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objectionable vs obnoxious Options
D00M
Posted: Sunday, May 14, 2017 5:27:56 PM

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Joined: 3/24/2017
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Hello respected teachers,

Which one best fills the gap, why?

Television shows have to warn viewers that they might find the content ..........if it contains a lot of violence and nudity.

objectionable vs obnoxious
thar
Posted: Sunday, May 14, 2017 5:49:53 PM

Rank: Advanced Member

Joined: 7/8/2010
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They can mean the same thing (in differing to degrees) when referring to people - very nasty, horrible.


But here, it is the literal meaning of the word.

That content was inappropriate - I object to it and demand you don't show it again.
If you can reasonably object then it is objectionable.
It has inappropriate sex, violence, political bias, whatever, that you can object to.

'Obnoxious' is horrible, extremely dislikable. Normally only applied to people - is it is a character trait.
You may really dislike a programme, and think it is vile, but that is not a good enough reason to stop broadcasting it! It is a subjective "Urgh".
mactoria
Posted: Wednesday, May 17, 2017 3:19:20 AM
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Joined: 8/13/2014
Posts: 409
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Location: Stockton, California, United States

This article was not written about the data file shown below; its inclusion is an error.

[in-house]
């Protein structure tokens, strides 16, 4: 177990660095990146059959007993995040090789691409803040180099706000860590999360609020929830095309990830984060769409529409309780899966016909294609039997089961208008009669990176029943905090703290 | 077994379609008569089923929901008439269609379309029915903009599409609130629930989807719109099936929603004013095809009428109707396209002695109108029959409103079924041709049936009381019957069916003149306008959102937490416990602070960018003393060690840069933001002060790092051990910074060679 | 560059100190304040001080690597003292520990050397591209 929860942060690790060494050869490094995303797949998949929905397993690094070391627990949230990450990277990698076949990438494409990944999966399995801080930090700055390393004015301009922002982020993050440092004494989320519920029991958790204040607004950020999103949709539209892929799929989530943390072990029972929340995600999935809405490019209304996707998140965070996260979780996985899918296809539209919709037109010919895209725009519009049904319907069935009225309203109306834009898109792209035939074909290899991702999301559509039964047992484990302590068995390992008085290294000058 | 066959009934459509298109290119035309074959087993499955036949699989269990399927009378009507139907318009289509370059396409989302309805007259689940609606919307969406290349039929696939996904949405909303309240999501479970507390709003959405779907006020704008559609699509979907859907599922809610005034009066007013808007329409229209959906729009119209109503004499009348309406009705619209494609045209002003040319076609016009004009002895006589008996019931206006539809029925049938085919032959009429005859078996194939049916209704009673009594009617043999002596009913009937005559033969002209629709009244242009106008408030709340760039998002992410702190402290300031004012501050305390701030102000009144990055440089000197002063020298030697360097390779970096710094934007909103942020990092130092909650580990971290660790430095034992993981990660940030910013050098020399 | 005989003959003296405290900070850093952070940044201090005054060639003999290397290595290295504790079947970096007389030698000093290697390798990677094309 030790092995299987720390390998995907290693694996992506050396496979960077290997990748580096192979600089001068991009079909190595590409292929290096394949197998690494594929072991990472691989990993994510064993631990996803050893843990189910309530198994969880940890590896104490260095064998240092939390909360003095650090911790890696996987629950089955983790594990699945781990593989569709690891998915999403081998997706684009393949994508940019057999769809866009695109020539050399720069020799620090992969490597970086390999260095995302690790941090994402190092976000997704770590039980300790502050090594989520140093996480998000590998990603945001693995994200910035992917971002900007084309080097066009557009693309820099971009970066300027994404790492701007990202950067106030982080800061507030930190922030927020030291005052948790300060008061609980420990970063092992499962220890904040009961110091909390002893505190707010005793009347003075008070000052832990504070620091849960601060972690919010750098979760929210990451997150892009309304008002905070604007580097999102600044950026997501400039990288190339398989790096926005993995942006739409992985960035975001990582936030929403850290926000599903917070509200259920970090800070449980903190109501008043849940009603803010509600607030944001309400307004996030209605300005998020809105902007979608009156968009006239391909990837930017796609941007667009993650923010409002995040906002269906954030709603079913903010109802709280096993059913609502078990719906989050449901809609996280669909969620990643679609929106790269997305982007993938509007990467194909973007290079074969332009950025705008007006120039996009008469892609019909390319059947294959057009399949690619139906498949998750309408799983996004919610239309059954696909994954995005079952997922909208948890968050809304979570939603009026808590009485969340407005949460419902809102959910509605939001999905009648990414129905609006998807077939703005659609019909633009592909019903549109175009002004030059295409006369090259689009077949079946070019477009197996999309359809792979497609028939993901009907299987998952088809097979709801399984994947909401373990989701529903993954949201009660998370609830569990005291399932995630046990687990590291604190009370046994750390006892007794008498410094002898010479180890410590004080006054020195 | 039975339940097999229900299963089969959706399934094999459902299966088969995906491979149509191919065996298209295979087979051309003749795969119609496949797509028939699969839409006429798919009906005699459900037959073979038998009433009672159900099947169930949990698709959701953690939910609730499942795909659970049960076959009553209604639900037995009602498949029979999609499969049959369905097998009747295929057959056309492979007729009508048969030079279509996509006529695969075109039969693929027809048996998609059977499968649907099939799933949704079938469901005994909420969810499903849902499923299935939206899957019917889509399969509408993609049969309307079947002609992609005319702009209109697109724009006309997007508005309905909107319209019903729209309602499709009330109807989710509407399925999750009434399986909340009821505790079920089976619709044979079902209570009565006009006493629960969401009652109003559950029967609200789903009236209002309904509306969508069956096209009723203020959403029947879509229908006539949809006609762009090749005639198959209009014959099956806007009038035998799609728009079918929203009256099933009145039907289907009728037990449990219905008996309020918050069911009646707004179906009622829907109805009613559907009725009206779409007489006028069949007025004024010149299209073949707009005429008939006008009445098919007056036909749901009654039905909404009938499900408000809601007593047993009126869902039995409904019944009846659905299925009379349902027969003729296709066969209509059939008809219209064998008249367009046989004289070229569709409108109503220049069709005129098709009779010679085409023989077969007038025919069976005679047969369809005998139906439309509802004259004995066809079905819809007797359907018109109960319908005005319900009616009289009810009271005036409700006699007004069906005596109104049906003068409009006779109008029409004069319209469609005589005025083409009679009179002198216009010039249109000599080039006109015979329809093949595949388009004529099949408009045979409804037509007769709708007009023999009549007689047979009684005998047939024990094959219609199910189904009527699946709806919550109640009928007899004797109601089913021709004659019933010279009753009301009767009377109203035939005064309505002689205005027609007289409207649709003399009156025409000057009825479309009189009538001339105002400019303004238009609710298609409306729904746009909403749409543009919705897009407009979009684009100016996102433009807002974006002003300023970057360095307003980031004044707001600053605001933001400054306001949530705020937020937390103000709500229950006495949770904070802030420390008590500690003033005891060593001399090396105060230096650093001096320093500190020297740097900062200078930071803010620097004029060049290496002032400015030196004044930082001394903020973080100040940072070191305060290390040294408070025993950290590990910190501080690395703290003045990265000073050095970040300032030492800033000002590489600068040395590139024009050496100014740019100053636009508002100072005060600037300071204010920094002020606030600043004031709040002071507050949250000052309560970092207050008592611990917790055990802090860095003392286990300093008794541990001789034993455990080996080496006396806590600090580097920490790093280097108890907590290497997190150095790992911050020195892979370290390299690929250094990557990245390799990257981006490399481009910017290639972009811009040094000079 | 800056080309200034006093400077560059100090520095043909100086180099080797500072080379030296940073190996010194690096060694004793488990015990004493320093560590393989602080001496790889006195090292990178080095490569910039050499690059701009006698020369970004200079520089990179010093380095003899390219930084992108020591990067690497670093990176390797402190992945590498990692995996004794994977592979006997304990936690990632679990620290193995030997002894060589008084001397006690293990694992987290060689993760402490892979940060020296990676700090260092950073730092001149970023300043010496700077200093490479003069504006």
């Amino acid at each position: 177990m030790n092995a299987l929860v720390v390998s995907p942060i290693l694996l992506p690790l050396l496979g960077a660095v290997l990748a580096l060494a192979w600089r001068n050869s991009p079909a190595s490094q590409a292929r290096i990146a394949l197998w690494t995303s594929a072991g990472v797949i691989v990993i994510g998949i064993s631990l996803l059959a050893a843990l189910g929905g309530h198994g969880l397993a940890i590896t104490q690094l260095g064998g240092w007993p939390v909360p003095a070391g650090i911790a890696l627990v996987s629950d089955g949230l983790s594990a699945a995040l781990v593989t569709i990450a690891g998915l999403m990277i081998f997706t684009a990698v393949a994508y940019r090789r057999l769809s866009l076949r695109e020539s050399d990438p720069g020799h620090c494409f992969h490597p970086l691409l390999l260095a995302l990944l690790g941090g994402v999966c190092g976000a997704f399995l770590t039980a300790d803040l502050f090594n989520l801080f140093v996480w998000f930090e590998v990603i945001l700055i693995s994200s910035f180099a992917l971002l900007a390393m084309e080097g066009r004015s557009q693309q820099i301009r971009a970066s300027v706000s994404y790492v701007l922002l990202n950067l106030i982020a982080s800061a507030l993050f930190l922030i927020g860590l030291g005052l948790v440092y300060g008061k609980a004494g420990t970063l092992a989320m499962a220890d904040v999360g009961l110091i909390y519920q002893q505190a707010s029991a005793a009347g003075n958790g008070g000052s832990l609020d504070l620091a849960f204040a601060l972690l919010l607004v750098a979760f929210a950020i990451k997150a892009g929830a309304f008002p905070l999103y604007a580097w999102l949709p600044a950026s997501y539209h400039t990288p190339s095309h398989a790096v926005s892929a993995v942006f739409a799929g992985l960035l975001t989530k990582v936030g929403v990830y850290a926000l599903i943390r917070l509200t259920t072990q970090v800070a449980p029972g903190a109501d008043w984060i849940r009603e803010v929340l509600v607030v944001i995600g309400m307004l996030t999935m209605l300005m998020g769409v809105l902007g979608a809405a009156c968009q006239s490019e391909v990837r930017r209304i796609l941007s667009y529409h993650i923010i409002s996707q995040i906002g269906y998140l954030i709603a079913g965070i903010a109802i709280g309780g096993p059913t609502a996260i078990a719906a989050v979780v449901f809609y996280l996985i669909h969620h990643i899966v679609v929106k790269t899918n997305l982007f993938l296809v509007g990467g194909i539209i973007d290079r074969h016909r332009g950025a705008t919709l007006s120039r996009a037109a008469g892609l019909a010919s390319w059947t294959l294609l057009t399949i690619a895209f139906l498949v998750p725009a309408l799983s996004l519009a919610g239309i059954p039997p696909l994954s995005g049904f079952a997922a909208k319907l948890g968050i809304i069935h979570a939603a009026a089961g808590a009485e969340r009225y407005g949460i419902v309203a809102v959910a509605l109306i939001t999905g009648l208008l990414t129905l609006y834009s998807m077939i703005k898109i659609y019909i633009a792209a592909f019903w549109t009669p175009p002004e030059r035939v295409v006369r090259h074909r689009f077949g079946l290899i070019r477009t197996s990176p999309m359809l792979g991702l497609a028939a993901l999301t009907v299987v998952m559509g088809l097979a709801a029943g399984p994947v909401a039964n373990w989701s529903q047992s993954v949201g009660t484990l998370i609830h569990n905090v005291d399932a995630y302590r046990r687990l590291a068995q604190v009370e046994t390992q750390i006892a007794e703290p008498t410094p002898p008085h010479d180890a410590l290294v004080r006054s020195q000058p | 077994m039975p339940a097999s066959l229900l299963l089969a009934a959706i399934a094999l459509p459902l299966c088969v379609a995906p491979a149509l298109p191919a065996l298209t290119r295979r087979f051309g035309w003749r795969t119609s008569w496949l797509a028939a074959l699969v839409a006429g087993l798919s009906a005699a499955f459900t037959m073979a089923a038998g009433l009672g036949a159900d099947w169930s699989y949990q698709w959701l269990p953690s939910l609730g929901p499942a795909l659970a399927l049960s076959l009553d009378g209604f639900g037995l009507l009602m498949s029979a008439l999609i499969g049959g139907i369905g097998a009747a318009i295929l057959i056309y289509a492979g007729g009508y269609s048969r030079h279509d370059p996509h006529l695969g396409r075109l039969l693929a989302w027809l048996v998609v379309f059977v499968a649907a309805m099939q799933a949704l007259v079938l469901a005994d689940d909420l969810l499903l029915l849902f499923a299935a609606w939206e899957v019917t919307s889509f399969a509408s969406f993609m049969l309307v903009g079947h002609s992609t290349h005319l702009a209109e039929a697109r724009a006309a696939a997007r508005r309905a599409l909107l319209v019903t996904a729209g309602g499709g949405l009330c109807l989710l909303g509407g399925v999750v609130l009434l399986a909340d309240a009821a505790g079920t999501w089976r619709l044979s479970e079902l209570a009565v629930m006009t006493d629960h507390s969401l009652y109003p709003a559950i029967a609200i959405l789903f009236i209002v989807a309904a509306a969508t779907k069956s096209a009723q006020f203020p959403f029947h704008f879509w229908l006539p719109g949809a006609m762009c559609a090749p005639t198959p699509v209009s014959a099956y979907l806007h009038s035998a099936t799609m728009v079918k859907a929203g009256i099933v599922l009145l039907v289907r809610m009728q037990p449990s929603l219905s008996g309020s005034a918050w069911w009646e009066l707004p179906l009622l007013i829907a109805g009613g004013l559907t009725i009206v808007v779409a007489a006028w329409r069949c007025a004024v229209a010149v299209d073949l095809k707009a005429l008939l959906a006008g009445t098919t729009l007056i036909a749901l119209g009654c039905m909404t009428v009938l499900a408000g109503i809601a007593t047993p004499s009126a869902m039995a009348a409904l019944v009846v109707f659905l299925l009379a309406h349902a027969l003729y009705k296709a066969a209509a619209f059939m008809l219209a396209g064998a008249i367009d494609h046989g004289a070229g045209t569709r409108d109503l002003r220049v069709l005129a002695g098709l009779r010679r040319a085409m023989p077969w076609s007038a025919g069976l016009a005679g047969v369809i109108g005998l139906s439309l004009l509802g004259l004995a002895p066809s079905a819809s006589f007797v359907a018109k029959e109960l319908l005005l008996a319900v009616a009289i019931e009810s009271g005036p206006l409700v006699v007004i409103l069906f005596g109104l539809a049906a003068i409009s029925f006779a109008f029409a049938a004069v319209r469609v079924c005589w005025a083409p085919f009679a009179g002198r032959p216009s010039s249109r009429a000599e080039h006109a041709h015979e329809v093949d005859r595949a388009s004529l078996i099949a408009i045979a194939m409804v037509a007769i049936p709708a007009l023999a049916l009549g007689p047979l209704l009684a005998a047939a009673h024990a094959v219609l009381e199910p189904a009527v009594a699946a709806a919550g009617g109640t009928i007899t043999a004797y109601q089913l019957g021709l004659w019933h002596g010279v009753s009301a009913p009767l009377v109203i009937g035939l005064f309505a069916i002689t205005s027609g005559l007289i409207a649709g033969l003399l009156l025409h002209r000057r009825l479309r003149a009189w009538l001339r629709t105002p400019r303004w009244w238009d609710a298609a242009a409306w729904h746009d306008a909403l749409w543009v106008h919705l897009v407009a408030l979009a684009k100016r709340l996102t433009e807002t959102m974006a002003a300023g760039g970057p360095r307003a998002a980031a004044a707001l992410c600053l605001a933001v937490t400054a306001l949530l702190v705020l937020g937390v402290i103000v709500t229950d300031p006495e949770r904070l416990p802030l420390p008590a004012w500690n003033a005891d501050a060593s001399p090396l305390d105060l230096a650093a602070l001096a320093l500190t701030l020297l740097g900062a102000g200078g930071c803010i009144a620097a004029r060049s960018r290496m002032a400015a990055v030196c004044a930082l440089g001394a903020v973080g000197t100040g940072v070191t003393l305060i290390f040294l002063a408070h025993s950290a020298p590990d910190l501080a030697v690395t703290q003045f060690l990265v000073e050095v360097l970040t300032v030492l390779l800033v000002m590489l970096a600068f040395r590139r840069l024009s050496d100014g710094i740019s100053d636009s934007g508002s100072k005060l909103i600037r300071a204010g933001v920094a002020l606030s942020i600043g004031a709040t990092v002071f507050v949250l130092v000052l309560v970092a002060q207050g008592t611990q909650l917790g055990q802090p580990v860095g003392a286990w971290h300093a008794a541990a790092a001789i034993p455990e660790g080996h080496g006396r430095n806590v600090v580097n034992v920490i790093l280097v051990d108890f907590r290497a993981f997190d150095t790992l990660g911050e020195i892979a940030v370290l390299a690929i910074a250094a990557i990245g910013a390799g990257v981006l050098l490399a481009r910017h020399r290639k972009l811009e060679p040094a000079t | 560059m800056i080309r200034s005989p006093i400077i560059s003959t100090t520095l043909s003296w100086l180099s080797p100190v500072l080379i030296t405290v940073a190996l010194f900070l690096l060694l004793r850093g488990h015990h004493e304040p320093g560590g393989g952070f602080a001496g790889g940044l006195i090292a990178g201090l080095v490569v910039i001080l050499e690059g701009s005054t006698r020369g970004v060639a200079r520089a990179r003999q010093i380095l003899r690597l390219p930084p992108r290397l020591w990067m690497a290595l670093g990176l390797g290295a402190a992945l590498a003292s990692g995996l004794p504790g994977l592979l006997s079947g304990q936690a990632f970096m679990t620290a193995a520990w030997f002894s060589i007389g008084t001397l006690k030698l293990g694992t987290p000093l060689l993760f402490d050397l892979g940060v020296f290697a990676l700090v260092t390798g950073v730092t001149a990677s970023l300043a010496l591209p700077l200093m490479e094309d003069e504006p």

DOOM: While I agree with Thar that the correct word for the gap in the sentence you wrote is "objectionable," I have to disagree with his assertion that "obnoxious" is 'normally only applied to people.' Per the TFD dictionary (and others on-line), the word "obnoxious" can be, and is often, used to describe things other than people: laws, smells, odors, etc. "Obnoxious" is not solely or even mostly a character trait, although as Thar indicates, it can definitely be used to describe a character trait of a person, as in "my co-worker is the most obnoxious person I know." But for your particular sentence example, the typical and common word to be inserted is "objectionable" since the sentence goes on to mention such matters as nudity and violence...things that some viewers might object to based on any number of reasons (e.g. morals, personal preference, desire to protect a child from seeing, etc.).
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